The holidays may be over, but it's always the season for volunteering and helping out in our communities.
Volunteering doesn't just help out other people, it makes the volunteer feel pretty good, too. But why do we get the warm fuzzies when we help others? As it turns out, the answer is how our brains are wired.
Humans are social creatures and our survival has historically been dependent on working well with others. When we see someone in need, our ability to empathize with them essentially makes us feel like we are the ones who need help, prompting a reaction.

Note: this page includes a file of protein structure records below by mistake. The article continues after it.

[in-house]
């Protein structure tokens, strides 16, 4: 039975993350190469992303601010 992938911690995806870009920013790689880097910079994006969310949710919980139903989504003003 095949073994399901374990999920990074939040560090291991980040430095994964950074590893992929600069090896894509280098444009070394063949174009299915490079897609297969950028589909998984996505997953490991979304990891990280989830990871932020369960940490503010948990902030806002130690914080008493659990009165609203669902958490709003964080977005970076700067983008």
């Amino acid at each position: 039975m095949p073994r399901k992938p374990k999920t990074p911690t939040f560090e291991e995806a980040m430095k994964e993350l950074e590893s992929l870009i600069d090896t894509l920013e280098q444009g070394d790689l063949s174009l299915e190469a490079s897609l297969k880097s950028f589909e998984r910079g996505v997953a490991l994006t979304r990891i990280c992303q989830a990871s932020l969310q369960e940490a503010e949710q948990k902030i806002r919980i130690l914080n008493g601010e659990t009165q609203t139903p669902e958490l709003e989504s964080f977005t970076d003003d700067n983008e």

That same sensation that caused us to act in the first place also makes us feel good when we see good things happen to others. Because we want to feel more of this goodness, we want to go out and do more good things — a positive feedback loop in the best possible way.
Volunteering can also decrease the risk of developing hypertension and high blood pressure, which is great for preventing things like heart disease and stroke.
Users of the confession app Whisper might not know the science of why helping others makes them feel so great, but they know, without a doubt, that they get back as much as they give.
Check out their heartwarming confessions here:
How do you like to volunteer? Let us know in the comments!
Cover image: Valeriya Anufriyeva/Shutterstock